In Jim Welsh’s June newsletter he offered the following synopsis of where we are heading in real estate. I hope that he is wrong, but nevertheless believe it valuable enough to republish his thoughts. He is offering his opinion based upon some pretty credible data sources. Be sure to read the entire report to understand why he feels that “The combination of higher unemployment and underemployment, along
with another round of mortgage resets will lead to another wave of foreclosures. This next wave will increasingly impact the mid to upper end of the price range.”
According to the Mortgage Bankers Association, 5.4 million of the countrys 45 million home loans were delinquent or in some stage of the foreclosure process as of March 31. This 12.1% rate is the highest rate ever recorded, and is up from 8.1% a year ago. In the last year, the share of loans in the foreclosure process rose to a record 3.85% from 2.47%, an increase of 56%. As noted in the April letter, the surge in job losses are working their way up the income ladder, with an increasing number of middle income and upper income workers being affected. This is pushing many of those who previously were considered prime credit risks over the edge. Prime borrowers comprise 65% of the $9.5 trillion in first mortgages.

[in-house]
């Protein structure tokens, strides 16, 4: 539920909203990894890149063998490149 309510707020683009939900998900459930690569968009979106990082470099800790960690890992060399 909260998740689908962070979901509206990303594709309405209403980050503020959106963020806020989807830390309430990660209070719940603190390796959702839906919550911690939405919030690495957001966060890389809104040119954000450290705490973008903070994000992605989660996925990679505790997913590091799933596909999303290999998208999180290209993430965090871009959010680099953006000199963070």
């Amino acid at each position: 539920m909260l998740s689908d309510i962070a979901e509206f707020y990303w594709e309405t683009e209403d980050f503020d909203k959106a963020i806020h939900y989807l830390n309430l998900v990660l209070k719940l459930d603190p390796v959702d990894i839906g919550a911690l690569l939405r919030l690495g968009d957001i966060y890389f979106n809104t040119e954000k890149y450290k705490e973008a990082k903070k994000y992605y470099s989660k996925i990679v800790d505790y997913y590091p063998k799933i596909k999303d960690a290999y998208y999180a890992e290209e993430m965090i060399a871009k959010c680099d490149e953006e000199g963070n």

According to the Mortgage Bankers Association, 6.06% were delinquent at the end of March, up from 5.06% at the end of 2008. For the first time ever, prime mortgages are the largest share of new foreclosures, after the prime foreclosure rate doubled in the last year. In July 2006, the non-profit Homeownership Preservation Foundation received 40 calls a day from distressed homeowners. Now, on an average day, they receive more than 6,000 calls. In the first quarter 71% of the callers were seeking help because they had lost overtime pay, taken a salary cut, or one spouse had lost their job. In the next six months, at least another one million workers will lose their jobs. The first phase of the housing crisis was centered on the lower end of home values because lending standards and down payments were virtually non-existent. Within months, many of these borrowers were unable to make their monthly mortgage, and far more fell behind once the rate adjusted upward. In the next two years there are $1.5 trillion of Alt-A and Option ARM mortgages resetting. The combination of higher unemployment and underemployment, along with another round of mortgage resets will lead to another wave of foreclosures. This next wave will increasingly impact the mid to upper end of the price range.
The availability of Jumbo mortgages is virtually nonexistent, and only at much higher rates. In recent months, foreclosure sales have represented 45% to 50% of total sales. This forced selling has caused home prices to fall 18.7% over the past year, according to the Case-Shiller home price index. As home prices fall below the outstanding mortgage balance by more than 5%, most stressed homeowners are unable to qualify for assistance or relief. In addition, mortgage rates have jumped 75 basis points in recent weeks, hurting refinancing activity and affordability. Although the low end of the housing market is near a bottom, the overall housing market is not. Continued weakness in housing will also undermine consumer spending in coming quarters.